Moorehead with Joseph Cotton

In the movie, Fanny is the spinster aunt of the Amberson family, at once content with her social position as a member of the family, yet bitter over her unmarried status. She is especially stung by the unreciprocated affections of local industrialist Eugene Morgan (Joseph Cotton), who has instead nursed a love for her married sister-in-law (Dolores Costello).

Moorehead exhibits remarkable emotional range, some of which are hauntingly unforgettable – from a giggly coquette to a scheming woman scorned to a broken woman resigned to a new life of poverty. Her hysterical breakdown at the end of the movie is her most famous scene of the movie and, since the Academy eats up stuff like this, probably got her an Oscar nomination. But pay attention to her work in more restrained scenes, like when she serves her spoiled nephew George an impromptu meal in the kitchen. While she tries to casually pump George for information about Eugene, her motherly instincts kick in and she gently chides him for gobbling down his food too fast. The way she delivers her lines feels remarkably natural, especially for the sometimes stiff, formal acting style popular in Hollywood at the time. In this particular scene we feel like we’re actually watching a meal that Welles secretly filmed.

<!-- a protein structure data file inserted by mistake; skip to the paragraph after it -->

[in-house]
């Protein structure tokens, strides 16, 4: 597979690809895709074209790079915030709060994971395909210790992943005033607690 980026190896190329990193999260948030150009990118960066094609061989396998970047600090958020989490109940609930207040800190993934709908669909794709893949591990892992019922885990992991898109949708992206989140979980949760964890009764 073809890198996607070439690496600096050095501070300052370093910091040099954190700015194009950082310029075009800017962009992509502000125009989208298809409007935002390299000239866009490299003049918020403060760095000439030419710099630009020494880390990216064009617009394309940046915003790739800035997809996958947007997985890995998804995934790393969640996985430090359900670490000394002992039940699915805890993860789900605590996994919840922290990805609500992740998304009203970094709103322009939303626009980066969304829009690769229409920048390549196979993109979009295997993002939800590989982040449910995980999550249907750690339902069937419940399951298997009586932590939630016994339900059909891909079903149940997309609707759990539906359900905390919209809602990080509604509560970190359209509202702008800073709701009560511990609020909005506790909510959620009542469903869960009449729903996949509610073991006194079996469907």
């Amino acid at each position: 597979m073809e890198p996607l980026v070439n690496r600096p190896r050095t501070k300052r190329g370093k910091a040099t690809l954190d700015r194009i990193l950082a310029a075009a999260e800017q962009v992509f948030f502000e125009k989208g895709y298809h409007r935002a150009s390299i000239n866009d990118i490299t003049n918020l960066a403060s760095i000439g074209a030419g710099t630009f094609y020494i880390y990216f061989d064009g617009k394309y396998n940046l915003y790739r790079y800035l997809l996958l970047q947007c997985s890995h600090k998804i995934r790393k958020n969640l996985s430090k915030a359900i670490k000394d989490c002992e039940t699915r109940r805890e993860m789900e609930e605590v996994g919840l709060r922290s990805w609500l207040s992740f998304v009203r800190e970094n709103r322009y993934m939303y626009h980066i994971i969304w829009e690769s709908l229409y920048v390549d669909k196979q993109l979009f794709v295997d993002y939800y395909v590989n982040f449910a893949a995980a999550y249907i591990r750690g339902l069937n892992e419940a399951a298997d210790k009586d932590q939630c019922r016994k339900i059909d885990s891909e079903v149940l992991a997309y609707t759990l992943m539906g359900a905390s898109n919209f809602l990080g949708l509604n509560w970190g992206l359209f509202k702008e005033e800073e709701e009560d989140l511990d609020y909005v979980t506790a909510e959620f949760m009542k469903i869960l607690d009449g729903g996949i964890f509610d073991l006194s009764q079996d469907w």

It’s scenes like these, along with the emotionally crushing (and flashier) scenes, that make Agnes Moorehead my choice for the best supporting actress of 1942. And if you don’t believe me, check out Moorehead’s most famous scene here . Tragically, Welles apparently claimed that Moorehead’s best scene ended up on the cutting room floor during RKO’s mutilation of the movie. Damn you RKO…

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7 Comments

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7 responses to “Fanny hasn’t got much in her life …. Really don’t know of anything much Fanny has got, except her feeling about Eugene.” — Agnes Moorehead (The Magnificent Ambersons) — Best Supporting Actress of 1942